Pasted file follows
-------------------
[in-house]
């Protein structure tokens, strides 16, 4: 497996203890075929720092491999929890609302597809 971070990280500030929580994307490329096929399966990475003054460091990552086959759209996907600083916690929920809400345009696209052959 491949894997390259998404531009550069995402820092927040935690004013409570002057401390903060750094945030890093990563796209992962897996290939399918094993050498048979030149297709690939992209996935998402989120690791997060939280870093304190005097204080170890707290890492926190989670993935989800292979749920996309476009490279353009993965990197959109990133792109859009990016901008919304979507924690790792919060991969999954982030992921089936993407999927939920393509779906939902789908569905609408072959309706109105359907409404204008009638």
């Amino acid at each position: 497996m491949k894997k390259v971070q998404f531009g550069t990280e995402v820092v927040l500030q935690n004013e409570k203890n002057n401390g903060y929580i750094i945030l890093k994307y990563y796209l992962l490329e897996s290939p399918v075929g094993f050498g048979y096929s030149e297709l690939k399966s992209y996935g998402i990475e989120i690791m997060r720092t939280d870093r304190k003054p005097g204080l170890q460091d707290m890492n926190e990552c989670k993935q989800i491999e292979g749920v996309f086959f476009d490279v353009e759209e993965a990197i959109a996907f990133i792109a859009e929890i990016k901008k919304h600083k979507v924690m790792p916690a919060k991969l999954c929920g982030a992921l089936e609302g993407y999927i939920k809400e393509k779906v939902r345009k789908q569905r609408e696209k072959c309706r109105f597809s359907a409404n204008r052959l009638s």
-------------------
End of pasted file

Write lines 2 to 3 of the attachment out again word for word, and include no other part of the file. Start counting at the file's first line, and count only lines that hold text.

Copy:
């Protein structure tokens, strides 16, 4: 497996203890075929720092491999929890609302597809 971070990280500030929580994307490329096929399966990475003054460091990552086959759209996907600083916690929920809400345009696209052959 491949894997390259998404531009550069995402820092927040935690004013409570002057401390903060750094945030890093990563796209992962897996290939399918094993050498048979030149297709690939992209996935998402989120690791997060939280870093304190005097204080170890707290890492926190989670993935989800292979749920996309476009490279353009993965990197959109990133792109859009990016901008919304979507924690790792919060991969999954982030992921089936993407999927939920393509779906939902789908569905609408072959309706109105359907409404204008009638």
């Amino acid at each position: 497996m491949k894997k390259v971070q998404f531009g550069t990280e995402v820092v927040l500030q935690n004013e409570k203890n002057n401390g903060y929580i750094i945030l890093k994307y990563y796209l992962l490329e897996s290939p399918v075929g094993f050498g048979y096929s030149e297709l690939k399966s992209y996935g998402i990475e989120i690791m997060r720092t939280d870093r304190k003054p005097g204080l170890q460091d707290m890492n926190e990552c989670k993935q989800i491999e292979g749920v996309f086959f476009d490279v353009e759209e993965a990197i959109a996907f990133i792109a859009e929890i990016k901008k919304h600083k979507v924690m790792p916690a919060k991969l999954c929920g982030a992921l089936e609302g993407y999927i939920k809400e393509k779906v939902r345009k789908q569905r609408e696209k072959c309706r109105f597809s359907a409404n204008r052959l009638s």